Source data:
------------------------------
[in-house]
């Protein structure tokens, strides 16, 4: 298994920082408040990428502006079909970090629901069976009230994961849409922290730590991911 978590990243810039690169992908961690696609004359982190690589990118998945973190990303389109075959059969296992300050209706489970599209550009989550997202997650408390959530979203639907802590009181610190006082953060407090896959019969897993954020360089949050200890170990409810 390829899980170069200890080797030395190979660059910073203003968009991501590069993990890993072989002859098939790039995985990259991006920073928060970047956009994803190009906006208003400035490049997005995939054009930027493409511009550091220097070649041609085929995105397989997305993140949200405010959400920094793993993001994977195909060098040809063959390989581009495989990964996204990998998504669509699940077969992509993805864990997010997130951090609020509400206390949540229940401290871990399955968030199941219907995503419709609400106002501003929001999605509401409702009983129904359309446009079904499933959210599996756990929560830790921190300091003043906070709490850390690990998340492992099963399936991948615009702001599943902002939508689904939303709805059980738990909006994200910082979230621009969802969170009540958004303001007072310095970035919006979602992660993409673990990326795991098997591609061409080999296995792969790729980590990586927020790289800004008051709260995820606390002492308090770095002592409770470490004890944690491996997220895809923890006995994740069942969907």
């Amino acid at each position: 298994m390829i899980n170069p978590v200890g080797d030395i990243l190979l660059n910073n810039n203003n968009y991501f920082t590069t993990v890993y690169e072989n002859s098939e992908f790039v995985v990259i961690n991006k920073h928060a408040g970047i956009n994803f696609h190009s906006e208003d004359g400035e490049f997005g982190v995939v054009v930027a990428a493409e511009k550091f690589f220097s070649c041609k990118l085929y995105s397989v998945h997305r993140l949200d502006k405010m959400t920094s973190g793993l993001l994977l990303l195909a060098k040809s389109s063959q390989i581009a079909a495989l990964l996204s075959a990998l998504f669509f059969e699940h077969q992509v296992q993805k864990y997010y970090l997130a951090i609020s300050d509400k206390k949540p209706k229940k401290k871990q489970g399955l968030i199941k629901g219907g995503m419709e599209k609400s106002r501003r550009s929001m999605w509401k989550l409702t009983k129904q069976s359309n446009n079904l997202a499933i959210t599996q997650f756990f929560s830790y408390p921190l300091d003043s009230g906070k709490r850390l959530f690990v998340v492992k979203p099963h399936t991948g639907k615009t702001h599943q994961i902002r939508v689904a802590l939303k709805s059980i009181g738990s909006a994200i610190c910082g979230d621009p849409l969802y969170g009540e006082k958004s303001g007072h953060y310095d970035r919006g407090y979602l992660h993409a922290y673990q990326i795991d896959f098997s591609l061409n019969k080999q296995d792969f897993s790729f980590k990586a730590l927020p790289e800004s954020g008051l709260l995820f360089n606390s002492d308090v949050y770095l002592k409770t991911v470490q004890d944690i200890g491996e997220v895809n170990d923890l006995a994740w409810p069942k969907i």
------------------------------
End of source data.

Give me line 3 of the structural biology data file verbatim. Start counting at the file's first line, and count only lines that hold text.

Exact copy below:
């Amino acid at each position: 298994m390829i899980n170069p978590v200890g080797d030395i990243l190979l660059n910073n810039n203003n968009y991501f920082t590069t993990v890993y690169e072989n002859s098939e992908f790039v995985v990259i961690n991006k920073h928060a408040g970047i956009n994803f696609h190009s906006e208003d004359g400035e490049f997005g982190v995939v054009v930027a990428a493409e511009k550091f690589f220097s070649c041609k990118l085929y995105s397989v998945h997305r993140l949200d502006k405010m959400t920094s973190g793993l993001l994977l990303l195909a060098k040809s389109s063959q390989i581009a079909a495989l990964l996204s075959a990998l998504f669509f059969e699940h077969q992509v296992q993805k864990y997010y970090l997130a951090i609020s300050d509400k206390k949540p209706k229940k401290k871990q489970g399955l968030i199941k629901g219907g995503m419709e599209k609400s106002r501003r550009s929001m999605w509401k989550l409702t009983k129904q069976s359309n446009n079904l997202a499933i959210t599996q997650f756990f929560s830790y408390p921190l300091d003043s009230g906070k709490r850390l959530f690990v998340v492992k979203p099963h399936t991948g639907k615009t702001h599943q994961i902002r939508v689904a802590l939303k709805s059980i009181g738990s909006a994200i610190c910082g979230d621009p849409l969802y969170g009540e006082k958004s303001g007072h953060y310095d970035r919006g407090y979602l992660h993409a922290y673990q990326i795991d896959f098997s591609l061409n019969k080999q296995d792969f897993s790729f980590k990586a730590l927020p790289e800004s954020g008051l709260l995820f360089n606390s002492d308090v949050y770095l002592k409770t991911v470490q004890d944690i200890g491996e997220v895809n170990d923890l006995a994740w409810p069942k969907i």